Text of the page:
A three-year contract to evaluate the impact of local authority health scrutiny has been awarded to a team of health and local government experts. Evidence is emerging that the work of health scrutiny committees of local councils is bringing improvements in local service delivery, but it has not so far been possible to quantify the value health scrutiny adds to existing healthcare inspection and regulation systems.The team, coordinated by the University of Manchester, includes The Manchester Centre for Healthcare Management, The Institute for Political and Economic Governance and The National Primary Care Research and Development Centre. Research will start in September 2004. The contract has been awarded by the Centre for Public Scrutiny as part of their three-year Health Scrutiny Support Programme, designed to increase capacity as non-executive members of councils get to grips with their new powers to scrutinise health services.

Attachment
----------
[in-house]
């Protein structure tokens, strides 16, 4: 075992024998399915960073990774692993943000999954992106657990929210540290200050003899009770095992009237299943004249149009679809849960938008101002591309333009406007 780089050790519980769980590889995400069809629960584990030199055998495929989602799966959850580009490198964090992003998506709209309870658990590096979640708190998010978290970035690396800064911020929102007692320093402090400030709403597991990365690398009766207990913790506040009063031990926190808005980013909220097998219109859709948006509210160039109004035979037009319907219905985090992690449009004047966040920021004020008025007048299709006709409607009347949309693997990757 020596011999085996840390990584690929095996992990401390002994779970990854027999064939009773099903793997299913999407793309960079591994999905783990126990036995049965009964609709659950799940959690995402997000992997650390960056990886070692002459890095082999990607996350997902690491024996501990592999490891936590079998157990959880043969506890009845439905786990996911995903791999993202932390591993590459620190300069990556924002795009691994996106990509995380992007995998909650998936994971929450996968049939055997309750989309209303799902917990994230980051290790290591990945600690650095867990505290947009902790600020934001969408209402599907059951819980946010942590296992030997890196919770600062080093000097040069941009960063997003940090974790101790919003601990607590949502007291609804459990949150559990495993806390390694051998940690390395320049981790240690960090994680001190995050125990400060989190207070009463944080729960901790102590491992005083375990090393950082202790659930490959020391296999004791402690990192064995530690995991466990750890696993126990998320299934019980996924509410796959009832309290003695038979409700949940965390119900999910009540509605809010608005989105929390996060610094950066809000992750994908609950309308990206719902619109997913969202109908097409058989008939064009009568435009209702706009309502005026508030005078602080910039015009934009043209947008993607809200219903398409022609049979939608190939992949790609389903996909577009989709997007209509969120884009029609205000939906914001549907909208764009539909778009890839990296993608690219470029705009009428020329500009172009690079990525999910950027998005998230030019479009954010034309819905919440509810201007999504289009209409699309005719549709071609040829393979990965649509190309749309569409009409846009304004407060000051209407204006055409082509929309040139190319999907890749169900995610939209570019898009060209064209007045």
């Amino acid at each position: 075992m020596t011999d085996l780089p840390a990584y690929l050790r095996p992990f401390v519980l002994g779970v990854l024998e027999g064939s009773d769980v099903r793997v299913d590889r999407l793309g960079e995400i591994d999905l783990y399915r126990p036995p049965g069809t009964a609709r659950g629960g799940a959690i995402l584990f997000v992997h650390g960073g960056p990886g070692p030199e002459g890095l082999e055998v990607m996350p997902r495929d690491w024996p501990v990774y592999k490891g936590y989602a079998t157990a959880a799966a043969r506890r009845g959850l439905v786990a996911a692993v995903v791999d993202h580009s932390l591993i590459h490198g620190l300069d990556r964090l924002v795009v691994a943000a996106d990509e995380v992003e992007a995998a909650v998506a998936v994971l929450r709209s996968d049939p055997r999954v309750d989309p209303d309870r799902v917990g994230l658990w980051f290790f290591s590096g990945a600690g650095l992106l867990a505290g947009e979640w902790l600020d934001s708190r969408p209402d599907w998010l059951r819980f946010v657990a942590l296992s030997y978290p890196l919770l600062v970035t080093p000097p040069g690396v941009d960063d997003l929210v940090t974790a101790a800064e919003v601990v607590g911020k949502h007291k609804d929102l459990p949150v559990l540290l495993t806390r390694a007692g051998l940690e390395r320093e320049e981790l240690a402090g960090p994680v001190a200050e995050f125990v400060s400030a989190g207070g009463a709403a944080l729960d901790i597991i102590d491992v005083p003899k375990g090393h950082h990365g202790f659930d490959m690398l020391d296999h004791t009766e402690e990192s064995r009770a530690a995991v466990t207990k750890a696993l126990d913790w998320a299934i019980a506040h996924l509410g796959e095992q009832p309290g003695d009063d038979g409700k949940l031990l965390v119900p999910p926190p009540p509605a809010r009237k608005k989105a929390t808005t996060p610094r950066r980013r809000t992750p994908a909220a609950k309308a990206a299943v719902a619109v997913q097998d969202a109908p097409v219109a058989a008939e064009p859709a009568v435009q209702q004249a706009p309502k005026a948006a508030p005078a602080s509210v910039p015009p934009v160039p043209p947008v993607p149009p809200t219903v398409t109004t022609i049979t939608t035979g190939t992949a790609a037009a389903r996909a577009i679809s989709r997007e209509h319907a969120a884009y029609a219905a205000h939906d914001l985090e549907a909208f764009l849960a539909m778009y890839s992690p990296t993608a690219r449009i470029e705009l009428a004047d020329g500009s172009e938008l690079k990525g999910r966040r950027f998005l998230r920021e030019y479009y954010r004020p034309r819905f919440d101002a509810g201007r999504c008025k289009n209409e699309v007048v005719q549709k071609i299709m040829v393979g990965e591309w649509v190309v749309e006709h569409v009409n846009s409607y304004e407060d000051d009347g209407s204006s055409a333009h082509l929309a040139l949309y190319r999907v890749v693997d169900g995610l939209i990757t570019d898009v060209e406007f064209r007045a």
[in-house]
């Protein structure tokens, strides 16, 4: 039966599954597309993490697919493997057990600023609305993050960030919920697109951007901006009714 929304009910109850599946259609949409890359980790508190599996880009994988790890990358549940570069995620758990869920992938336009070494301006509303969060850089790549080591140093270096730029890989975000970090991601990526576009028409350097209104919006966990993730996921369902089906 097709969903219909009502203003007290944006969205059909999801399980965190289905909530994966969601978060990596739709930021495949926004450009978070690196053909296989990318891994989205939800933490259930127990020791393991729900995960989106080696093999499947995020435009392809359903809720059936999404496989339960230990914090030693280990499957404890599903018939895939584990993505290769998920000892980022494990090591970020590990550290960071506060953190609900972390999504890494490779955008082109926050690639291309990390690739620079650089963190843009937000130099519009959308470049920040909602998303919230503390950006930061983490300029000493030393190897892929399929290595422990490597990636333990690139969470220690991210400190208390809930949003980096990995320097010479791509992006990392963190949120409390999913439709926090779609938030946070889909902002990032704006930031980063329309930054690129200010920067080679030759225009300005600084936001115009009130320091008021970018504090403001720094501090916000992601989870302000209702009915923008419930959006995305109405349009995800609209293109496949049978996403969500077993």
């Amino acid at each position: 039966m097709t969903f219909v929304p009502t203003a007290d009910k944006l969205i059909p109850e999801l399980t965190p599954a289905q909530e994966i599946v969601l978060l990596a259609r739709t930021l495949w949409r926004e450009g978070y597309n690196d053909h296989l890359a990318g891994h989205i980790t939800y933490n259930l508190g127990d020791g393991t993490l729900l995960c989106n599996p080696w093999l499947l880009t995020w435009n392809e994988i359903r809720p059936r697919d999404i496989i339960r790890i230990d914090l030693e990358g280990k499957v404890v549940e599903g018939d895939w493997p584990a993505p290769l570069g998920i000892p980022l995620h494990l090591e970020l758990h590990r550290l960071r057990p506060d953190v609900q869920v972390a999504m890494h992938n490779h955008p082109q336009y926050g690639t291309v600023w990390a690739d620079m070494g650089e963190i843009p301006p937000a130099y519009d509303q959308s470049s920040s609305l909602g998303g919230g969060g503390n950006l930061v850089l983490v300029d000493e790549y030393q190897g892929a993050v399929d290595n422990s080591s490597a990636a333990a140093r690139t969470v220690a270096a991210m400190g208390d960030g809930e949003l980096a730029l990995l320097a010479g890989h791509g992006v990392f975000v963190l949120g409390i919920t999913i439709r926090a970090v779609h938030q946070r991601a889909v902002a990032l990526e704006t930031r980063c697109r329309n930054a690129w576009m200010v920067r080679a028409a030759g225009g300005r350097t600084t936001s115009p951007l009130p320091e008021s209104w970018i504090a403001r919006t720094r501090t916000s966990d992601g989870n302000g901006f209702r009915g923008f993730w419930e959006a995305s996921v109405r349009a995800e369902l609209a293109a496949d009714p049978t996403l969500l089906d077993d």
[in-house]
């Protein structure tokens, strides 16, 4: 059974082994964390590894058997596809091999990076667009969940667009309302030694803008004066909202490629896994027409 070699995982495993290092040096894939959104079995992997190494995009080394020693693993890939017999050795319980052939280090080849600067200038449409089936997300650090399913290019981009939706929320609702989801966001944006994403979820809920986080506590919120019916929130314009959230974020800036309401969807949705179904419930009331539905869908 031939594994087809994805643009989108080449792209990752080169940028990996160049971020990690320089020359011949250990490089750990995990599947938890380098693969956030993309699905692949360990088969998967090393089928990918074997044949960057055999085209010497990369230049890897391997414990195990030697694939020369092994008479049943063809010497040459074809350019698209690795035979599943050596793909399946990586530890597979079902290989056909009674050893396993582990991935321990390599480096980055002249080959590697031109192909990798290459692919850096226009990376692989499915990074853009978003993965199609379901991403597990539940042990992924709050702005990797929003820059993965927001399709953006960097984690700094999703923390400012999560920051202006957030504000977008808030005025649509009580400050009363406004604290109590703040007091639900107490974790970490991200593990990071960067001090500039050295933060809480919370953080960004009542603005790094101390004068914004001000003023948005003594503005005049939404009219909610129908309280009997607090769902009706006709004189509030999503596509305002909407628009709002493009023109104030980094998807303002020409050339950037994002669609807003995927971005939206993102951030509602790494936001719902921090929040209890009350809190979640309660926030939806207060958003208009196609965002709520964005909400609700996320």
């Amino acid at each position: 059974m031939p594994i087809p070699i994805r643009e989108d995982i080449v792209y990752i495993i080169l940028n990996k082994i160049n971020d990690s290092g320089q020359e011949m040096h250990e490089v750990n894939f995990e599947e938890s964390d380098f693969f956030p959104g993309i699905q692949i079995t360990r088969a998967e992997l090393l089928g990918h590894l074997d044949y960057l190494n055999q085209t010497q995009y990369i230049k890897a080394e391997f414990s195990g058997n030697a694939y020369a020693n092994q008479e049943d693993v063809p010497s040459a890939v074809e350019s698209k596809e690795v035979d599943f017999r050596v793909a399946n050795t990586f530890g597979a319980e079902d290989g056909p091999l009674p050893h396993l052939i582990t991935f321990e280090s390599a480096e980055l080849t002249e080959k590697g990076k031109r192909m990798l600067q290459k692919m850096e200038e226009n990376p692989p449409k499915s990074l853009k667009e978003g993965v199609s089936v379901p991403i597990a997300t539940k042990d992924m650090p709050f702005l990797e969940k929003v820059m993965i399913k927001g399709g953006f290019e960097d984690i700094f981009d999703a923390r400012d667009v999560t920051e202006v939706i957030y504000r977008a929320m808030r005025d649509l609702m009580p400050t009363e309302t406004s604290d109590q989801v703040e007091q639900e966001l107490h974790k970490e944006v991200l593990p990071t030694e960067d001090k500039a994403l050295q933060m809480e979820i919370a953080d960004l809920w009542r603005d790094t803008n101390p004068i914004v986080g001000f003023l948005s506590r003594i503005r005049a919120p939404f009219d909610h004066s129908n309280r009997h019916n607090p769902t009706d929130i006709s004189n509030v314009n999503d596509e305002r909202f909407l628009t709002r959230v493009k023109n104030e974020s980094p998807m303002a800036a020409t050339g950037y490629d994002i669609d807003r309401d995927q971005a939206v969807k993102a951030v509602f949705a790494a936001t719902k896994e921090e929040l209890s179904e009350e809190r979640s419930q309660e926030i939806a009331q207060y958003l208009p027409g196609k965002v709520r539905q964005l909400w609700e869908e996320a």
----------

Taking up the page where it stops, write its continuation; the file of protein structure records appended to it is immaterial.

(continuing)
The research team will work closely alongside nine local authorities who have been selected to carry out innovative action learning projects in the field of health scrutiny. The projects include issues ranging from breastfeeding in Darlington, to death and dying in Norfolk.
Donna Bradshaw, Senior Fellow in Healthcare and Public Management, welcomed the award of the contract on behalf of the team: “”Local authority overview and scrutiny of health is a bold attempt to introduce a greater degree of democratic oversight of the National Health Service whilst at the same time promoting constructive engagement amongst the local agencies responsible for the health of the population. These topics are central to the research interests of the Manchester team and of great importance for the governance of our public services. We look forward to commencing the project.”